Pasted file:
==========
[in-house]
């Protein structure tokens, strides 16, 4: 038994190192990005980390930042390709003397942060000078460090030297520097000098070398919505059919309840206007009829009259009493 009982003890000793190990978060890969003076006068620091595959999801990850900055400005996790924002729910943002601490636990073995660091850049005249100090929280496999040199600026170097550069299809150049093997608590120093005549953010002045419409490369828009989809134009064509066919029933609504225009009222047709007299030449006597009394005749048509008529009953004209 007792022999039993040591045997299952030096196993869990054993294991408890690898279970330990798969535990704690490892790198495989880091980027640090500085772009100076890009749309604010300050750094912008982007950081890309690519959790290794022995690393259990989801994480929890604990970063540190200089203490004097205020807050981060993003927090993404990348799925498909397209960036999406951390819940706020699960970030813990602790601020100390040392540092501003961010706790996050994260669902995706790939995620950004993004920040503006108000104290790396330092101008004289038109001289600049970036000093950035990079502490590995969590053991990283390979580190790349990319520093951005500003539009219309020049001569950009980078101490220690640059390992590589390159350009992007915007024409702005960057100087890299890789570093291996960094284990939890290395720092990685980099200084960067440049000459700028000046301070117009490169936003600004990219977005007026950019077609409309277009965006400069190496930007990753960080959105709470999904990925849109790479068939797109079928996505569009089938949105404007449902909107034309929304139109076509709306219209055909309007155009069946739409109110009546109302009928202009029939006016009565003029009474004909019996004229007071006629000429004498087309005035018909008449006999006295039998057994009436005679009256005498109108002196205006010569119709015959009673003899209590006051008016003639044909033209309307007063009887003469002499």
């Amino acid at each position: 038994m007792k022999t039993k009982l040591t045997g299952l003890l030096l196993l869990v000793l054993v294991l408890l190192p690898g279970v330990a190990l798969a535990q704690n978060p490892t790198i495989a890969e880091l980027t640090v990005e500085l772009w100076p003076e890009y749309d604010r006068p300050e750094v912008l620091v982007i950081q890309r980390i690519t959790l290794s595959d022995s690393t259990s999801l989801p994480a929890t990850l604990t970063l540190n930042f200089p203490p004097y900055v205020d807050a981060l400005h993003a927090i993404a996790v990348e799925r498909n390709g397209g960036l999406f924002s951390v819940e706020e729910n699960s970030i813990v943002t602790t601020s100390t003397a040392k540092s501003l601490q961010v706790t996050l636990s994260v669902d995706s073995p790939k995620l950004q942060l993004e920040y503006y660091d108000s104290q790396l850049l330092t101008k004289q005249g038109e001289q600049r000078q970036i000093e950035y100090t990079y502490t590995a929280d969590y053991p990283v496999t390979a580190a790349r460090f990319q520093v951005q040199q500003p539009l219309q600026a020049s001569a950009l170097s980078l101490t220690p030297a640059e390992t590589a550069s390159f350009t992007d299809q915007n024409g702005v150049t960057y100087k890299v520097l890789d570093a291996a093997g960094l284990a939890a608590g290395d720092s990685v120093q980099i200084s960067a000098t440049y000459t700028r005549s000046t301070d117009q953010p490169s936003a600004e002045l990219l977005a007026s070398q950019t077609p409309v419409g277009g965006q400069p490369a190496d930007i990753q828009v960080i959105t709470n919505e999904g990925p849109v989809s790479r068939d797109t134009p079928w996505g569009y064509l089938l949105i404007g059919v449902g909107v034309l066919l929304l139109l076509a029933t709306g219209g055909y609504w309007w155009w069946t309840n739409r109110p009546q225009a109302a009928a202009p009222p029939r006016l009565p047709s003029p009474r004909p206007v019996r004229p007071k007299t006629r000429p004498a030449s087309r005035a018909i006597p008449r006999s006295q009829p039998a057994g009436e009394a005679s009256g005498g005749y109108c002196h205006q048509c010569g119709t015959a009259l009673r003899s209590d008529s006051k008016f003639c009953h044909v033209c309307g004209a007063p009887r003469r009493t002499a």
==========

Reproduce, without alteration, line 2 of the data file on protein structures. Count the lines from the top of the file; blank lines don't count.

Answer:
């Protein structure tokens, strides 16, 4: 038994190192990005980390930042390709003397942060000078460090030297520097000098070398919505059919309840206007009829009259009493 009982003890000793190990978060890969003076006068620091595959999801990850900055400005996790924002729910943002601490636990073995660091850049005249100090929280496999040199600026170097550069299809150049093997608590120093005549953010002045419409490369828009989809134009064509066919029933609504225009009222047709007299030449006597009394005749048509008529009953004209 007792022999039993040591045997299952030096196993869990054993294991408890690898279970330990798969535990704690490892790198495989880091980027640090500085772009100076890009749309604010300050750094912008982007950081890309690519959790290794022995690393259990989801994480929890604990970063540190200089203490004097205020807050981060993003927090993404990348799925498909397209960036999406951390819940706020699960970030813990602790601020100390040392540092501003961010706790996050994260669902995706790939995620950004993004920040503006108000104290790396330092101008004289038109001289600049970036000093950035990079502490590995969590053991990283390979580190790349990319520093951005500003539009219309020049001569950009980078101490220690640059390992590589390159350009992007915007024409702005960057100087890299890789570093291996960094284990939890290395720092990685980099200084960067440049000459700028000046301070117009490169936003600004990219977005007026950019077609409309277009965006400069190496930007990753960080959105709470999904990925849109790479068939797109079928996505569009089938949105404007449902909107034309929304139109076509709306219209055909309007155009069946739409109110009546109302009928202009029939006016009565003029009474004909019996004229007071006629000429004498087309005035018909008449006999006295039998057994009436005679009256005498109108002196205006010569119709015959009673003899209590006051008016003639044909033209309307007063009887003469002499």